The overgrowth and trees around the ruin appear even further developed in a drawing by Roelant Roghman (1627 – 1692) made three decades later around 1646 – 47 during his major project of depicting castles around the country Fig. 6.2.9
Essential, however, for the identification of these ruins is Abraham Rademaker’s 1725 publication featuring views of many Dutch castles and older structures, which includes six views of Spangen from several different angles Fig. 6.3.10
Rademaker based his views of the castle on images that are no longer extant and remain a mystery in terms of their source and authorship. He provided one “before” image of the still intact castle that he dated to 1550 and five post-destruction images dated 1573. The latter set thus comes just after its initial destruction by Delft bandits in 1572, but before its final burning by Spanish troops in 1574. This probably accounts for the differences in the appearance of the ruin found in the later drawings by Hondius, Buytewech, and Roghman. The distinctive central stair tower remains visible in all but Roghman’s obscured view.
Hondius’s career overlapped the dates of production of Buytewech’s and Roghman’s images, and his style remained remarkably consistent over the course of his career, making the dating of his drawings on stylistic grounds a difficult exercise. If the present sheet is the earliest of the three, which seems likely, then it would probably be the earliest extant image of the castle (given the loss of Rademaker’s sources). A previously suggested date of circa 1640 – 50 for the Peck drawing proves problematic when considering the apparent topographic differences in overgrowth and reduced moat size found in the other drawings.11
The watermark in this sheet also suggests an earlier date. This would be more in keeping with Hondius’s related drawing of Tervueren Castle outside of Brussels, similar in style and composition, that he signed and dated 1605 Fig. 6.4.12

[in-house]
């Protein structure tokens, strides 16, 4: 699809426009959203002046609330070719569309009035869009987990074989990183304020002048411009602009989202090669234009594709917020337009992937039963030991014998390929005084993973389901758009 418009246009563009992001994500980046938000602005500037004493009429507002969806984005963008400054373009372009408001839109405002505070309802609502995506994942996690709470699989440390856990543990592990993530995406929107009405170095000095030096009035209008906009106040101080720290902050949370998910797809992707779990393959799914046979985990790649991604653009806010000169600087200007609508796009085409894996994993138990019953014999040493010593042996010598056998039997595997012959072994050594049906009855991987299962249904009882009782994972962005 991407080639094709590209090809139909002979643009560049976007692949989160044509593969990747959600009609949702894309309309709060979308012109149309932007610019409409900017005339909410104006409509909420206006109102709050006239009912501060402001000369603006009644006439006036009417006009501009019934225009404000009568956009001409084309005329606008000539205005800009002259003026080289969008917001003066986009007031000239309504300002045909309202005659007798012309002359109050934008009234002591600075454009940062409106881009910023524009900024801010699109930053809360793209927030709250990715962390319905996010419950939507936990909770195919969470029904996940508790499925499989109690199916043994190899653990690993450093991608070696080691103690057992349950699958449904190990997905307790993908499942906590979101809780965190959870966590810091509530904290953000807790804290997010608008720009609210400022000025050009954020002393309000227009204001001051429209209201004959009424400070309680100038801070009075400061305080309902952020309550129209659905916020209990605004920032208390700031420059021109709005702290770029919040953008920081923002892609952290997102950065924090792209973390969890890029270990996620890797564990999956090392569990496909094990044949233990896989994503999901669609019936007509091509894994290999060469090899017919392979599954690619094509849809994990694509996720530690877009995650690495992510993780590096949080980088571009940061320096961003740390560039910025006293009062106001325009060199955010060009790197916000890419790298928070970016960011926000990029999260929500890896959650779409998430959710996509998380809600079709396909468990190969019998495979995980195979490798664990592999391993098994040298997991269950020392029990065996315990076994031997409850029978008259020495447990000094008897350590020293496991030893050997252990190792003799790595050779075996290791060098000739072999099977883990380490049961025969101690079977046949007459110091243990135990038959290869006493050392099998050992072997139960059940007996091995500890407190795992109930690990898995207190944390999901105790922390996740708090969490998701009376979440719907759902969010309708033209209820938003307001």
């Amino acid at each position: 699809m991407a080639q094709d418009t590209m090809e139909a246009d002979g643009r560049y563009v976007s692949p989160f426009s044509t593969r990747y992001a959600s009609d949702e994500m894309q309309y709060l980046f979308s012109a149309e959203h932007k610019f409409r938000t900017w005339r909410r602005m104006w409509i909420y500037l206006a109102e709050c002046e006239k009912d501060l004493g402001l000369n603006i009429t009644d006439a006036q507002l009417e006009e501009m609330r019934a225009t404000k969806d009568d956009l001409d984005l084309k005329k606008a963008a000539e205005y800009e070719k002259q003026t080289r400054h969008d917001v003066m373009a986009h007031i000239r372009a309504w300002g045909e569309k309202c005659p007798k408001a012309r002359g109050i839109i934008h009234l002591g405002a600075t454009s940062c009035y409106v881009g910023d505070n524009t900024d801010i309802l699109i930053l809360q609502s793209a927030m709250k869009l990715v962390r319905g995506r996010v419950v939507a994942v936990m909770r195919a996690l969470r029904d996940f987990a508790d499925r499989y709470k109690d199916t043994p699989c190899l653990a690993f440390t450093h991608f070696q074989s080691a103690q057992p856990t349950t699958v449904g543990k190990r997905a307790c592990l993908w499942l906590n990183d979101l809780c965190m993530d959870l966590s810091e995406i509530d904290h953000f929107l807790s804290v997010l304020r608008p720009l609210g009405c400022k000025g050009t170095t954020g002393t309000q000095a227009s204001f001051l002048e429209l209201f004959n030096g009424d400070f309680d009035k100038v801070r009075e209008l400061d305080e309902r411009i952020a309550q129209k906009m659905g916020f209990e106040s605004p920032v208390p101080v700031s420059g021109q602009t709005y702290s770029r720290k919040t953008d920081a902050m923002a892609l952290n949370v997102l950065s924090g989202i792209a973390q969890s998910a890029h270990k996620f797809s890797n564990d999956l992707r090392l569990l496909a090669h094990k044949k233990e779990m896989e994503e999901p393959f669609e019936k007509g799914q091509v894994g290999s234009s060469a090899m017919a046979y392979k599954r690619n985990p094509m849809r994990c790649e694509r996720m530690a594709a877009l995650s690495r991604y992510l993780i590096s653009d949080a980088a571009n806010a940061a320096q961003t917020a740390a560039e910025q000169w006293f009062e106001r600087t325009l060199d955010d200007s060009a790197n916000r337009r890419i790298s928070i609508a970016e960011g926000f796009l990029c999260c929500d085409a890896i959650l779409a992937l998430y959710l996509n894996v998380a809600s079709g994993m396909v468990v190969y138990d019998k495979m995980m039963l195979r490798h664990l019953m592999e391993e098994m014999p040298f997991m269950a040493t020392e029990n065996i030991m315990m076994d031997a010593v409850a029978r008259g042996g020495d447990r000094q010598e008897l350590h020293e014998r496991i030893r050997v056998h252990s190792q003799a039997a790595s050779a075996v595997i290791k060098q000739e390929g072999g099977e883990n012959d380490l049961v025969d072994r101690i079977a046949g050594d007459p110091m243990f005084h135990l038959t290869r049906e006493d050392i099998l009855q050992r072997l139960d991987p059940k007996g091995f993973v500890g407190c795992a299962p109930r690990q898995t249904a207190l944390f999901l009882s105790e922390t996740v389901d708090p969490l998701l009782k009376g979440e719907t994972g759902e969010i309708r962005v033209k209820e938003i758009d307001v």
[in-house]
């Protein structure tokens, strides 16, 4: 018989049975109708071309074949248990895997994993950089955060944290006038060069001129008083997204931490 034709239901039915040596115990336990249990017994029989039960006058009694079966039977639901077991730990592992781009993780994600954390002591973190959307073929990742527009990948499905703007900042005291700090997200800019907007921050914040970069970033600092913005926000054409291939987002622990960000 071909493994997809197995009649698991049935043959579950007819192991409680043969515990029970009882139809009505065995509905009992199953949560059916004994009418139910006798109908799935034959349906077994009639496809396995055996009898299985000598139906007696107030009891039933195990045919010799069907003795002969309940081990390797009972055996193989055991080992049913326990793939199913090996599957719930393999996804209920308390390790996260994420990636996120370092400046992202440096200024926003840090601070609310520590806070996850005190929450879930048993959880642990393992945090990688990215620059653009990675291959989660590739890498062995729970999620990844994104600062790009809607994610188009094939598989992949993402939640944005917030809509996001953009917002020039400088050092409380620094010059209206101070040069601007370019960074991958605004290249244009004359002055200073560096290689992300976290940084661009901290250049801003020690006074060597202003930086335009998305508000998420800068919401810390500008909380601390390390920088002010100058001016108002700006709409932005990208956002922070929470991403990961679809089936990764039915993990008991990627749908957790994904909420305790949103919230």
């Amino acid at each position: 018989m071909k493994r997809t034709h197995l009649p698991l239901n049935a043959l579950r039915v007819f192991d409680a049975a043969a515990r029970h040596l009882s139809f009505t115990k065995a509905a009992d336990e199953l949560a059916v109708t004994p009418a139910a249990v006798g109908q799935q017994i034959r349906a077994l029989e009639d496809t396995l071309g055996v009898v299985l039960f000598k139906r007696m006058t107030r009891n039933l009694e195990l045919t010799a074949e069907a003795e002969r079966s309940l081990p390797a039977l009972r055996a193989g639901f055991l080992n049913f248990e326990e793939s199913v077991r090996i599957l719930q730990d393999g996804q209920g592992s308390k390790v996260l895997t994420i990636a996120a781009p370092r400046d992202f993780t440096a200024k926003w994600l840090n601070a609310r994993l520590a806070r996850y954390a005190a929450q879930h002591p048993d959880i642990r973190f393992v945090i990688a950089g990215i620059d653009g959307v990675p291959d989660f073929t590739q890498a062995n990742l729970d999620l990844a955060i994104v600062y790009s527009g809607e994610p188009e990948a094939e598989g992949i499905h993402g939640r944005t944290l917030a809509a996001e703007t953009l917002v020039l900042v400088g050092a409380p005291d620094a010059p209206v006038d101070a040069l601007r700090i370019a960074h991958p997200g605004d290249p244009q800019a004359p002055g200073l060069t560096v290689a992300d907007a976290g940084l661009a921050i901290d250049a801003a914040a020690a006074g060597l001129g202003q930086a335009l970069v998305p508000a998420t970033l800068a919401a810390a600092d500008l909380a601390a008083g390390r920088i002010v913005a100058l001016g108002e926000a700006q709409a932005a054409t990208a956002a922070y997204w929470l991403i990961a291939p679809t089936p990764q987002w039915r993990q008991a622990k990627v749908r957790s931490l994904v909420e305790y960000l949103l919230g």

Both this drawing and Hondius’s view of Tervueren position the moated castles on the sheet in a manner that affords a nearly full consideration of the reflected structure in the water. An important distinction with the present sheet, however, is that Hondius appears to have drawn the ruins of Spangen from life, evidence of which can be seen in the numerous black chalk guidelines that he searchingly redrew to generate a more precise outline of the structure. His drawing of Tervueren, on the other hand, is one of several closely related drawings by various draftsmen, suggesting a drawn prototype that was copied by multiple artists rather than one made on-site.13
That Hondius should both craft original works by drawing on-site as well as make copies after other artists’ works does not come as a surprise, since we find evidence of both in his other drawings.14
The castle of Tervueren was located at a greater distance away (in the Southern Netherlands, then under Spanish control) than Spangen, which Hondius could have easily reached within half a day’s walk from his home in The Hague. Although Hondius was Flemish and may have traveled back to his land of origin one or more times, it seems more likely that he copied subject matter set far away rather than close to home.